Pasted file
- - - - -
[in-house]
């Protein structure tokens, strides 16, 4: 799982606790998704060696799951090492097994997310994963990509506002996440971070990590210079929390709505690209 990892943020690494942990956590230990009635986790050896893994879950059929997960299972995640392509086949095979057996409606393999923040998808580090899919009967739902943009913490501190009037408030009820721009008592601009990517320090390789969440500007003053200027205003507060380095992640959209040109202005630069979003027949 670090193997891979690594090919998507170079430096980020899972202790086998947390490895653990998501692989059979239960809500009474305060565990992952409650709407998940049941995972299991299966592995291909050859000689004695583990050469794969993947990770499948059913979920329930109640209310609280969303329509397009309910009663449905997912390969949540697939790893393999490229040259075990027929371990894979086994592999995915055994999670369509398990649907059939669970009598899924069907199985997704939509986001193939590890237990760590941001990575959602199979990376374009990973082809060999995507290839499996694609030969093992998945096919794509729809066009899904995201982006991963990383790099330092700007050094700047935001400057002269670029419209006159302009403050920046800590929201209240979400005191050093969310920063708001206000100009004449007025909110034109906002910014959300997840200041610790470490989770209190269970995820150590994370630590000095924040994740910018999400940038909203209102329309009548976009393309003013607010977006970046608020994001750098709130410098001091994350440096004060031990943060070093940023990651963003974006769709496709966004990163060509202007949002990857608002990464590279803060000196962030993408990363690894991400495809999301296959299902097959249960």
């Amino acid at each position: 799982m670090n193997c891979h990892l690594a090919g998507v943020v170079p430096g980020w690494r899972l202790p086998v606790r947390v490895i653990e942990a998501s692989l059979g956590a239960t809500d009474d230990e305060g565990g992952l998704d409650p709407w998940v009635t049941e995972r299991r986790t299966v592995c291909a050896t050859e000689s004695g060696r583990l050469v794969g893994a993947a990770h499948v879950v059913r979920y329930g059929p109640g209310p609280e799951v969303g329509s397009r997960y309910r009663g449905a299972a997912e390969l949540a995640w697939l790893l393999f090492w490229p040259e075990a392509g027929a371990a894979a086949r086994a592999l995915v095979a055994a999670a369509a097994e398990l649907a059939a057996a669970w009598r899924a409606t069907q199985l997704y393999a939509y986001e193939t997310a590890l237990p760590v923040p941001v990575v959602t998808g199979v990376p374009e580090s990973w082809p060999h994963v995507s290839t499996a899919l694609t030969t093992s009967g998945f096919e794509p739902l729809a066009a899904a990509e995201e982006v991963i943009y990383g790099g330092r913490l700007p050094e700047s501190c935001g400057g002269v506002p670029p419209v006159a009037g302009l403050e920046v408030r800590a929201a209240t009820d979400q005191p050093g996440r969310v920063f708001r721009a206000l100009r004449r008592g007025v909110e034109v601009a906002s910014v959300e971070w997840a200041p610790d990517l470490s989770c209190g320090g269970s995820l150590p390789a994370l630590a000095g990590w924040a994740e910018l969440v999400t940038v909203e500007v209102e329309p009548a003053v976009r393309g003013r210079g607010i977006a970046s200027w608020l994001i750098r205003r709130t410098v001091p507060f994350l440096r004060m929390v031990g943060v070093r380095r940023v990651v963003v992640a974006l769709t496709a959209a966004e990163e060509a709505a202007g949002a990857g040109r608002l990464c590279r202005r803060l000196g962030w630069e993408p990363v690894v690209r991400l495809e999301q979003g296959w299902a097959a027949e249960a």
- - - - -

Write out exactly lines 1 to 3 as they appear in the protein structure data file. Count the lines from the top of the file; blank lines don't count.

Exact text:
[in-house]
């Protein structure tokens, strides 16, 4: 799982606790998704060696799951090492097994997310994963990509506002996440971070990590210079929390709505690209 990892943020690494942990956590230990009635986790050896893994879950059929997960299972995640392509086949095979057996409606393999923040998808580090899919009967739902943009913490501190009037408030009820721009008592601009990517320090390789969440500007003053200027205003507060380095992640959209040109202005630069979003027949 670090193997891979690594090919998507170079430096980020899972202790086998947390490895653990998501692989059979239960809500009474305060565990992952409650709407998940049941995972299991299966592995291909050859000689004695583990050469794969993947990770499948059913979920329930109640209310609280969303329509397009309910009663449905997912390969949540697939790893393999490229040259075990027929371990894979086994592999995915055994999670369509398990649907059939669970009598899924069907199985997704939509986001193939590890237990760590941001990575959602199979990376374009990973082809060999995507290839499996694609030969093992998945096919794509729809066009899904995201982006991963990383790099330092700007050094700047935001400057002269670029419209006159302009403050920046800590929201209240979400005191050093969310920063708001206000100009004449007025909110034109906002910014959300997840200041610790470490989770209190269970995820150590994370630590000095924040994740910018999400940038909203209102329309009548976009393309003013607010977006970046608020994001750098709130410098001091994350440096004060031990943060070093940023990651963003974006769709496709966004990163060509202007949002990857608002990464590279803060000196962030993408990363690894991400495809999301296959299902097959249960």
């Amino acid at each position: 799982m670090n193997c891979h990892l690594a090919g998507v943020v170079p430096g980020w690494r899972l202790p086998v606790r947390v490895i653990e942990a998501s692989l059979g956590a239960t809500d009474d230990e305060g565990g992952l998704d409650p709407w998940v009635t049941e995972r299991r986790t299966v592995c291909a050896t050859e000689s004695g060696r583990l050469v794969g893994a993947a990770h499948v879950v059913r979920y329930g059929p109640g209310p609280e799951v969303g329509s397009r997960y309910r009663g449905a299972a997912e390969l949540a995640w697939l790893l393999f090492w490229p040259e075990a392509g027929a371990a894979a086949r086994a592999l995915v095979a055994a999670a369509a097994e398990l649907a059939a057996a669970w009598r899924a409606t069907q199985l997704y393999a939509y986001e193939t997310a590890l237990p760590v923040p941001v990575v959602t998808g199979v990376p374009e580090s990973w082809p060999h994963v995507s290839t499996a899919l694609t030969t093992s009967g998945f096919e794509p739902l729809a066009a899904a990509e995201e982006v991963i943009y990383g790099g330092r913490l700007p050094e700047s501190c935001g400057g002269v506002p670029p419209v006159a009037g302009l403050e920046v408030r800590a929201a209240t009820d979400q005191p050093g996440r969310v920063f708001r721009a206000l100009r004449r008592g007025v909110e034109v601009a906002s910014v959300e971070w997840a200041p610790d990517l470490s989770c209190g320090g269970s995820l150590p390789a994370l630590a000095g990590w924040a994740e910018l969440v999400t940038v909203e500007v209102e329309p009548a003053v976009r393309g003013r210079g607010i977006a970046s200027w608020l994001i750098r205003r709130t410098v001091p507060f994350l440096r004060m929390v031990g943060v070093r380095r940023v990651v963003v992640a974006l769709t496709a959209a966004e990163e060509a709505a202007g949002a990857g040109r608002l990464c590279r202005r803060l000196g962030w630069e993408p990363v690894v690209r991400l495809e999301q979003g296959w299902a097959a027949e249960a």